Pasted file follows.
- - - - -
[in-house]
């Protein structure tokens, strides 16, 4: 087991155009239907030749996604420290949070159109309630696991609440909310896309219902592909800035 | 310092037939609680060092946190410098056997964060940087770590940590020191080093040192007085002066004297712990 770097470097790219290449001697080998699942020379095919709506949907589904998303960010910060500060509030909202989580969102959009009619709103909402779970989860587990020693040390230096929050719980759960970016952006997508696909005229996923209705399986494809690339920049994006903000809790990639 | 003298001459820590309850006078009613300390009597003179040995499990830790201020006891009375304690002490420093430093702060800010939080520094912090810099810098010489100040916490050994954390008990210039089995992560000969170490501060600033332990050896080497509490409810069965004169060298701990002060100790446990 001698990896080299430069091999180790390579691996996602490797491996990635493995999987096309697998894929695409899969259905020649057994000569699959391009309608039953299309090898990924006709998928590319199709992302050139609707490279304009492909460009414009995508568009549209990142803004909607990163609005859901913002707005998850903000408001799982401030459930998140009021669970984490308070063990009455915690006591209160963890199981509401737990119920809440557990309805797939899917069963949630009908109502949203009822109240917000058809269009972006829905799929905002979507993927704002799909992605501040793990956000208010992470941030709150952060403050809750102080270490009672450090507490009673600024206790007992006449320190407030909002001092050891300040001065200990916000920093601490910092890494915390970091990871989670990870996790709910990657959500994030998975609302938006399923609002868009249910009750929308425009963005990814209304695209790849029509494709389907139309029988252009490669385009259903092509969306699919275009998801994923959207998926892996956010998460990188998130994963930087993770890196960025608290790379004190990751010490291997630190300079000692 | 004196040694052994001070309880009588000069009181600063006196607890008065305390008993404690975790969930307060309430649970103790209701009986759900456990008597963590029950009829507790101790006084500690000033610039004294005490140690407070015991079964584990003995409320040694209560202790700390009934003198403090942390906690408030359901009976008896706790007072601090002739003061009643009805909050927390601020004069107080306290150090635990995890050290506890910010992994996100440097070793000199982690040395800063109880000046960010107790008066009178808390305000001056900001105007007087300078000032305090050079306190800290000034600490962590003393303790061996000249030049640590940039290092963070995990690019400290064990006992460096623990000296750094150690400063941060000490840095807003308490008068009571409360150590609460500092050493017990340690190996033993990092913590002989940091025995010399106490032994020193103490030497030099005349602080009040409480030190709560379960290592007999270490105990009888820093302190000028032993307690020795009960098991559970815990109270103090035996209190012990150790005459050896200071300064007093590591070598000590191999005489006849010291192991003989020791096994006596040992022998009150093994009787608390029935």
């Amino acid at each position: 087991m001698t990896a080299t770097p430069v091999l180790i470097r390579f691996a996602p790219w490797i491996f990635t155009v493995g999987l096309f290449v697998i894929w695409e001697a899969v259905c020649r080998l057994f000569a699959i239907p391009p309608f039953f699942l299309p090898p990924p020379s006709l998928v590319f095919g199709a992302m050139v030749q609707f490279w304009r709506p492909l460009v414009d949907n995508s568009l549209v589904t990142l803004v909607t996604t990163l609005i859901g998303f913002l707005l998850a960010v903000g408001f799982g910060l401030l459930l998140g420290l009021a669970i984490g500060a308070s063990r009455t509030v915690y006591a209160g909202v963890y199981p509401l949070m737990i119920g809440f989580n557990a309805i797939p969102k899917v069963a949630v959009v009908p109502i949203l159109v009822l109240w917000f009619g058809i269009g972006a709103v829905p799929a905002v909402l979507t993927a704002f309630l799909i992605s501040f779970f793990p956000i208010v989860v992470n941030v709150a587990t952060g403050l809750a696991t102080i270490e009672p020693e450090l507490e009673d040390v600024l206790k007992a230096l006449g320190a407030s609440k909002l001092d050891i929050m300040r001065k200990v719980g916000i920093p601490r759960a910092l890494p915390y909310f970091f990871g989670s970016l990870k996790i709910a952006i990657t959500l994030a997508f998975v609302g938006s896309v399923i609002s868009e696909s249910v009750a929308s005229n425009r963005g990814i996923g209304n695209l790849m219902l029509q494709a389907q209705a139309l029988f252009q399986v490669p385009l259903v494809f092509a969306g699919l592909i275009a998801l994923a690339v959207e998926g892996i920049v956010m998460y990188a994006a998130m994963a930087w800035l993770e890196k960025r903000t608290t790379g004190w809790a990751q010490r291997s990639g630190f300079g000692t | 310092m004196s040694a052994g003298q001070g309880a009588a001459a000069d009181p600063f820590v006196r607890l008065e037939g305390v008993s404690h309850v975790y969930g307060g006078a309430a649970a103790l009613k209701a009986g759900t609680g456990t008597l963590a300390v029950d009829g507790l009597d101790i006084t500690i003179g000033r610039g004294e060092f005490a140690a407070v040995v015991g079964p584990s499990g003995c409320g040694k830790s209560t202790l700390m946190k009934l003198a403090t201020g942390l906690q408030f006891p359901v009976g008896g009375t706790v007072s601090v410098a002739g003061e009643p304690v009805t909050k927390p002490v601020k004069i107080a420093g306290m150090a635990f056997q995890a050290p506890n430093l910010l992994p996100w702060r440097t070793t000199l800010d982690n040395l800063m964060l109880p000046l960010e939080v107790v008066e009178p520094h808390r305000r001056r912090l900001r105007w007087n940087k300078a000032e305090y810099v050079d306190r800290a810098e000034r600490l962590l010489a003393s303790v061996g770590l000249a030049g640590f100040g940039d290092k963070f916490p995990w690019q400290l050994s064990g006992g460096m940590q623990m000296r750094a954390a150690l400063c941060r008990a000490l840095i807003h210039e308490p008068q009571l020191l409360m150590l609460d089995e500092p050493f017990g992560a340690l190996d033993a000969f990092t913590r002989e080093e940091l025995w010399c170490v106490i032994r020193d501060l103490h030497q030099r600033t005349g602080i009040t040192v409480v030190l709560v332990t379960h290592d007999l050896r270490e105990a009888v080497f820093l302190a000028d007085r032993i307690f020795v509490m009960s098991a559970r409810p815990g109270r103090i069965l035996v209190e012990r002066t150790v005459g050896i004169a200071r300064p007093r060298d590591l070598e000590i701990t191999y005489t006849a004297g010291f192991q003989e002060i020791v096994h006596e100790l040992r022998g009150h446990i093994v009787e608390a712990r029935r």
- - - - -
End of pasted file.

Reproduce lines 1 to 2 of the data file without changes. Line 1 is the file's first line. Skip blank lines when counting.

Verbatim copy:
[in-house]
């Protein structure tokens, strides 16, 4: 087991155009239907030749996604420290949070159109309630696991609440909310896309219902592909800035 | 310092037939609680060092946190410098056997964060940087770590940590020191080093040192007085002066004297712990 770097470097790219290449001697080998699942020379095919709506949907589904998303960010910060500060509030909202989580969102959009009619709103909402779970989860587990020693040390230096929050719980759960970016952006997508696909005229996923209705399986494809690339920049994006903000809790990639 | 003298001459820590309850006078009613300390009597003179040995499990830790201020006891009375304690002490420093430093702060800010939080520094912090810099810098010489100040916490050994954390008990210039089995992560000969170490501060600033332990050896080497509490409810069965004169060298701990002060100790446990 001698990896080299430069091999180790390579691996996602490797491996990635493995999987096309697998894929695409899969259905020649057994000569699959391009309608039953299309090898990924006709998928590319199709992302050139609707490279304009492909460009414009995508568009549209990142803004909607990163609005859901913002707005998850903000408001799982401030459930998140009021669970984490308070063990009455915690006591209160963890199981509401737990119920809440557990309805797939899917069963949630009908109502949203009822109240917000058809269009972006829905799929905002979507993927704002799909992605501040793990956000208010992470941030709150952060403050809750102080270490009672450090507490009673600024206790007992006449320190407030909002001092050891300040001065200990916000920093601490910092890494915390970091990871989670990870996790709910990657959500994030998975609302938006399923609002868009249910009750929308425009963005990814209304695209790849029509494709389907139309029988252009490669385009259903092509969306699919275009998801994923959207998926892996956010998460990188998130994963930087993770890196960025608290790379004190990751010490291997630190300079000692 | 004196040694052994001070309880009588000069009181600063006196607890008065305390008993404690975790969930307060309430649970103790209701009986759900456990008597963590029950009829507790101790006084500690000033610039004294005490140690407070015991079964584990003995409320040694209560202790700390009934003198403090942390906690408030359901009976008896706790007072601090002739003061009643009805909050927390601020004069107080306290150090635990995890050290506890910010992994996100440097070793000199982690040395800063109880000046960010107790008066009178808390305000001056900001105007007087300078000032305090050079306190800290000034600490962590003393303790061996000249030049640590940039290092963070995990690019400290064990006992460096623990000296750094150690400063941060000490840095807003308490008068009571409360150590609460500092050493017990340690190996033993990092913590002989940091025995010399106490032994020193103490030497030099005349602080009040409480030190709560379960290592007999270490105990009888820093302190000028032993307690020795009960098991559970815990109270103090035996209190012990150790005459050896200071300064007093590591070598000590191999005489006849010291192991003989020791096994006596040992022998009150093994009787608390029935």